Friday, December 21, 2012

Grassroots Gourmet: "Bloomingdale gets sweeter"

See this profile of Grassroots Gourmet by Bloomingdale resident Jacquelyn Bengfort.  Ms. Bengfort's website is

Bloomingdale gets sweeter

Grassroots Gourmet brings cupcakes and conscience to an empty storefront
by Jacquelyn Bengfort

“Our contractor promised us we’re going to laugh,” said Jamilyah Smith-Kanze, speaking of the labyrinthine process of establishing a business in the District three weeks before the opening of the new Grassroots Gourmet bakery on Rhode Island Avenue in Bloomingdale. “So, we’re looking forward to that.”
            While it may not yet have been quite time for laughter on November 21, Smith-Kanze and Sara Fatell, one of the original founders of Grassroots Gourmet in 2009, were all smiles as they opened their doors for the first time.
            As they served rugelach, crumb cake, and cookies to a constant stream of friends and neighbors, both of the wormen—who are cousins as well as business partners—seemed in a celebratory mood. Despite a last-minute problem with their health inspection (they had failed to install a food disposal unit in their gorgeous and pristine new kitchen), they succeeded in their goal of opening before Thanksgiving, thanks in part to a steel cutter who “rolled up to the sidewalk at 9 [p.m.] in a truck like it could get anything done,” said Smith-Kanze with a grin.

Baking, and beyond
            Fatell founded Grassroots Gourmet as a catering service, providing baked goods to non-profit groups around the city. “I never wanted a storefront,” she confessed, but eventually realized that if she wanted to stop borrowing kitchens to fulfill orders she would need to commit to establishing a bakery.
            While Fatell and Smith-Kanze looked all over the city for a suitable location, they were thrilled to see a “For Lease” sign go up in the window of a defunct laundromat in their own neighborhood.
            The space, which was made over by Lauren Winter, the architect responsible for neighboring Boundary Stone, is “a kitchen to grow into,” said Fatell.
            Catering remains the cornerstone of their business model. Cupcakes and miniature pies may tempt in passersby, but once they are inside they can order from a much larger menu of items that can be baked fresh on request.

An affair of the heart
            The wall of family photographs immediately signals customers that they have entered a business that is more than just a money-making venture to its owners. Fatell and Smith-Kanze celebrate their shared roots with recipes passed down by aunts and grandmothers, and their enthusiasm infuses the storefront with an atmosphere of authenticity.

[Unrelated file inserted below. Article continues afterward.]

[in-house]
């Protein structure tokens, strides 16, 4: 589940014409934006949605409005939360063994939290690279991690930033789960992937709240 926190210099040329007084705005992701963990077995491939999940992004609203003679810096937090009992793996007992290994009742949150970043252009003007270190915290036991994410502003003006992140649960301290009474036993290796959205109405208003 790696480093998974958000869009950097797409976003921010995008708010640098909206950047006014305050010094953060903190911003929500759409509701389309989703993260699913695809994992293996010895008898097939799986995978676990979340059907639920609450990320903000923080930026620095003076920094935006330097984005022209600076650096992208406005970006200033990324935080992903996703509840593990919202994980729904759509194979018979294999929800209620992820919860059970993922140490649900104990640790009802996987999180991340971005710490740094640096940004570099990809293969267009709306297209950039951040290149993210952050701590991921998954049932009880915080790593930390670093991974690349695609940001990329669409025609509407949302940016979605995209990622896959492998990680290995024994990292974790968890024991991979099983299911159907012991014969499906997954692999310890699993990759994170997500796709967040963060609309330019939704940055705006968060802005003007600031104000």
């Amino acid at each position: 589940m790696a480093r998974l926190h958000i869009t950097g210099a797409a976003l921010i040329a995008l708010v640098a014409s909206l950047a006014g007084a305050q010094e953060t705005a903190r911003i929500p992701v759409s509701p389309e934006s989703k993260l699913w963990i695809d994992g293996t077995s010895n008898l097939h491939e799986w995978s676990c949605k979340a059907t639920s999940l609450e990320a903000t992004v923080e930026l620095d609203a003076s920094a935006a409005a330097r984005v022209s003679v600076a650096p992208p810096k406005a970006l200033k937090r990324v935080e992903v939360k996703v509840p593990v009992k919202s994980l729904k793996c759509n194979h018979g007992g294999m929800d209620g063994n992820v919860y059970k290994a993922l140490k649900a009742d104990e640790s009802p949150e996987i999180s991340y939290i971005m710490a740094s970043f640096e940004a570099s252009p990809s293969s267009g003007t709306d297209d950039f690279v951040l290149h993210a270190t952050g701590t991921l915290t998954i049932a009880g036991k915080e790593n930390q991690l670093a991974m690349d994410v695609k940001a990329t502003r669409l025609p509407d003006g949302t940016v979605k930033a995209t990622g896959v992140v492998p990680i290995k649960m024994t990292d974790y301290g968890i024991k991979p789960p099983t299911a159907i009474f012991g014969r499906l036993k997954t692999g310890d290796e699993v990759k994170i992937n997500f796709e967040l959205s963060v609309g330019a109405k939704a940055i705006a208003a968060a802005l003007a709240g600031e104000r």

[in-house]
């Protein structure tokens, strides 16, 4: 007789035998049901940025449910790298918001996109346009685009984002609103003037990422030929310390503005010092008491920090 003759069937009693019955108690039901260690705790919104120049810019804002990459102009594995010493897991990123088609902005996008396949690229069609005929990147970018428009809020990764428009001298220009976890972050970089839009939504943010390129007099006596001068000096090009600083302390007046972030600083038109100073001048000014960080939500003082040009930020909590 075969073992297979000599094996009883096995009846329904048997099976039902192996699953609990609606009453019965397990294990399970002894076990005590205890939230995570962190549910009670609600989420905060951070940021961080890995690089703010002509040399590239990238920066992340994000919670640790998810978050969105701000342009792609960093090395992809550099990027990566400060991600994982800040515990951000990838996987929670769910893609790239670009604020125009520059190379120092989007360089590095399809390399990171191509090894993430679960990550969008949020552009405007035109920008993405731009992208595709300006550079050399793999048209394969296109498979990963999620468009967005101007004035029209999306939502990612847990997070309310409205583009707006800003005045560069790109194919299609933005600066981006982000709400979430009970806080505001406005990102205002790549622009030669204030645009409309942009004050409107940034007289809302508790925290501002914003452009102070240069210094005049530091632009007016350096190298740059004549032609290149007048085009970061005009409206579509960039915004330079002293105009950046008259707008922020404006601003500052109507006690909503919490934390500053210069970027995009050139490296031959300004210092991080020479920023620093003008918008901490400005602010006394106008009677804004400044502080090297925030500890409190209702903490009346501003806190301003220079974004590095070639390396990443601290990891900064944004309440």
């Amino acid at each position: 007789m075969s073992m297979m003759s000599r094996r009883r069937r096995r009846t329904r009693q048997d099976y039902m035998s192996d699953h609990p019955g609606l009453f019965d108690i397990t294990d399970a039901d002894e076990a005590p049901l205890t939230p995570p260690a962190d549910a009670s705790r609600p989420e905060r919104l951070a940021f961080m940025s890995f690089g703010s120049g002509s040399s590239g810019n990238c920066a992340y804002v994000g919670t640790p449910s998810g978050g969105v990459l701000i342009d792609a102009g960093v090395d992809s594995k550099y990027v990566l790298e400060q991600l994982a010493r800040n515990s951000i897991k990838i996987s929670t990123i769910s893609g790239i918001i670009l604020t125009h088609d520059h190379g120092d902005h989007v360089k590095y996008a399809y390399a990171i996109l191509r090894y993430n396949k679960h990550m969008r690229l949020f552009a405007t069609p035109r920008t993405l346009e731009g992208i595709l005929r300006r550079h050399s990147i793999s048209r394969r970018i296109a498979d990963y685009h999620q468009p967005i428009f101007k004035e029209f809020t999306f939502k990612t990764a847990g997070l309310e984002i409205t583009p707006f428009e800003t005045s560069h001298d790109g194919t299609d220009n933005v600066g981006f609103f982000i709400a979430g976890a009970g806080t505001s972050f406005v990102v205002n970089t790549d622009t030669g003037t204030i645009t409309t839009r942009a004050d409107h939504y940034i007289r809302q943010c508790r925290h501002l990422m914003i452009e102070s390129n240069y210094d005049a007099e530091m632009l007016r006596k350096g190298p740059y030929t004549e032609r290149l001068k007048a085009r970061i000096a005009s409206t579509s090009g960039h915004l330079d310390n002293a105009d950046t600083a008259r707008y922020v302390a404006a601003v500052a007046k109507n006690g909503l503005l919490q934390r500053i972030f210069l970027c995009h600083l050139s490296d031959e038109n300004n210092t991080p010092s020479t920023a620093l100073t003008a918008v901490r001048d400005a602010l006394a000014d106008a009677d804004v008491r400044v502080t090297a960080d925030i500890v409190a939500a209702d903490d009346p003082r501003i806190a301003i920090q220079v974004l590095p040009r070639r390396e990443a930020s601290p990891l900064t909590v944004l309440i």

It’s all evidence of a business plan that places social responsibility and neighborliness on equal footing with revenue. Like many of DC’s young entrepreneurs, the women want to be more than simply profitable.
            “We want to know our customers,” said Fatell. “We want to bake the cake for your wedding, for your child’s first birthday.” In a nod to the many pet owners in Bloomingdale, they plan to put out a water dish and add baked dog treats to the menu.
            They also strive to source their ingredients and other business items from local vendors whenever possible. They hope to partner with local farmers now that they have the space to freeze locally produced produce in season. Their caramel comes from Baltimore, and their marshmallows are made in small batches by a local husband-and-wife team. “We want to build a vendor list [that’s] like a community,” said the women in an email. They actively look to partner with women- and minority-owned and family-run businesses.

Plans for the future
            On opening day, one customer inquires about bread. “Not yet,” said Fatell. “Maybe one day.”
            Smith-Kanze admits to a dream scenario: “Maybe one day we’ll take a vacation.”
            For now, though, both Fatell and Smith-Kanze are clearly thrilled to be open for business in their new location, as Fatell greets customers with a booming “Morning, neighbors!”
            With a note of triumph, she adds, “This is not a pop-up, friends. We will be here.”

Grassroots Gourmet
104 Rhode Island Avenue NW
Tuesday-Friday 8 a.m.-7 p.m., Saturday 9 a.m.-3 p.m., Sunday 10 a.m.-2 p.m.

Jacquelyn Bengfort is a freelance and fiction writer working in Bloomingdale. You can read more of her work at

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